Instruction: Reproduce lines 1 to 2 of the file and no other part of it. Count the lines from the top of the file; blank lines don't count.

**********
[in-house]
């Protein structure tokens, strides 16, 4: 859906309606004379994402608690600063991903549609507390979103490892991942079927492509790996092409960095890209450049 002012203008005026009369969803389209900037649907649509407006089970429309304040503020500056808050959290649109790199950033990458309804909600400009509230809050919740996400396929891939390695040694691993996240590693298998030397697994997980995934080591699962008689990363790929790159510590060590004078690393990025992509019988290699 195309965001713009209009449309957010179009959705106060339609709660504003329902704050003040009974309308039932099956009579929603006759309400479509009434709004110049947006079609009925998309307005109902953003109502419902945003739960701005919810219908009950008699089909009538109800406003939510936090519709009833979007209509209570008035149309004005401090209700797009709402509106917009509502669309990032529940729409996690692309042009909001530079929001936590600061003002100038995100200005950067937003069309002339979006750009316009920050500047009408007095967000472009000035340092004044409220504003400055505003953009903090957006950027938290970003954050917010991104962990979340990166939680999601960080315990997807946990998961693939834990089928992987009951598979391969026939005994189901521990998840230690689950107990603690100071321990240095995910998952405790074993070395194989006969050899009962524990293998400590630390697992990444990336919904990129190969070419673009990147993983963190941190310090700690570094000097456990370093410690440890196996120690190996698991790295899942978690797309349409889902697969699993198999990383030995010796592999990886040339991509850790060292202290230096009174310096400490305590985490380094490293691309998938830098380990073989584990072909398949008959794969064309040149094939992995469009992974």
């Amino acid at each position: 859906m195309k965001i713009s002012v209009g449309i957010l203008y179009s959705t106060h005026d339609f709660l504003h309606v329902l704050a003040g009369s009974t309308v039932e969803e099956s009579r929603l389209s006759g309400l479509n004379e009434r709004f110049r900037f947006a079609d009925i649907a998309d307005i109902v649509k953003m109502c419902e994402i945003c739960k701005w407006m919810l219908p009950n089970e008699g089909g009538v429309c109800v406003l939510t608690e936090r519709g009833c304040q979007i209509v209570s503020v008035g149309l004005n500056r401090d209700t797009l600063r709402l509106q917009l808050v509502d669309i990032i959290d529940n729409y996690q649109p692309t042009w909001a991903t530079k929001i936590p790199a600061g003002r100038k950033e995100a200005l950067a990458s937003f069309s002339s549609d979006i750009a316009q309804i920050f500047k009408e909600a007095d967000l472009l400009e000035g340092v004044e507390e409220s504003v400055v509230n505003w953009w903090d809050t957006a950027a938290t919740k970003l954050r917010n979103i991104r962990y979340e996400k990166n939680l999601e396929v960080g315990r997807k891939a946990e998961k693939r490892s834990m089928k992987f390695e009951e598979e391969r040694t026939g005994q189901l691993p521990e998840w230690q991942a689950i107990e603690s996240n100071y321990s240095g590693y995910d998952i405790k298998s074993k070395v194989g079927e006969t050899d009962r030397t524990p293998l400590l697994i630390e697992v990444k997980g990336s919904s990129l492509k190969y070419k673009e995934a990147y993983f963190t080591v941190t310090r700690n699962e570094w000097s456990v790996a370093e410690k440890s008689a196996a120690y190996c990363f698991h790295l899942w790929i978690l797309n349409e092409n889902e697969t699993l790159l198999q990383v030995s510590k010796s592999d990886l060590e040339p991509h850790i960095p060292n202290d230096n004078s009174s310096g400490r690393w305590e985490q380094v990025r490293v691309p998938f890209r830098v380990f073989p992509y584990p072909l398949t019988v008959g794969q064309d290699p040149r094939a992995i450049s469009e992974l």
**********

[in-house]
């Protein structure tokens, strides 16, 4: 859906309606004379994402608690600063991903549609507390979103490892991942079927492509790996092409960095890209450049 002012203008005026009369969803389209900037649907649509407006089970429309304040503020500056808050959290649109790199950033990458309804909600400009509230809050919740996400396929891939390695040694691993996240590693298998030397697994997980995934080591699962008689990363790929790159510590060590004078690393990025992509019988290699 195309965001713009209009449309957010179009959705106060339609709660504003329902704050003040009974309308039932099956009579929603006759309400479509009434709004110049947006079609009925998309307005109902953003109502419902945003739960701005919810219908009950008699089909009538109800406003939510936090519709009833979007209509209570008035149309004005401090209700797009709402509106917009509502669309990032529940729409996690692309042009909001530079929001936590600061003002100038995100200005950067937003069309002339979006750009316009920050500047009408007095967000472009000035340092004044409220504003400055505003953009903090957006950027938290970003954050917010991104962990979340990166939680999601960080315990997807946990998961693939834990089928992987009951598979391969026939005994189901521990998840230690689950107990603690100071321990240095995910998952405790074993070395194989006969050899009962524990293998400590630390697992990444990336919904990129190969070419673009990147993983963190941190310090700690570094000097456990370093410690440890196996120690190996698991790295899942978690797309349409889902697969699993198999990383030995010796592999990886040339991509850790060292202290230096009174310096400490305590985490380094490293691309998938830098380990073989584990072909398949008959794969064309040149094939992995469009992974």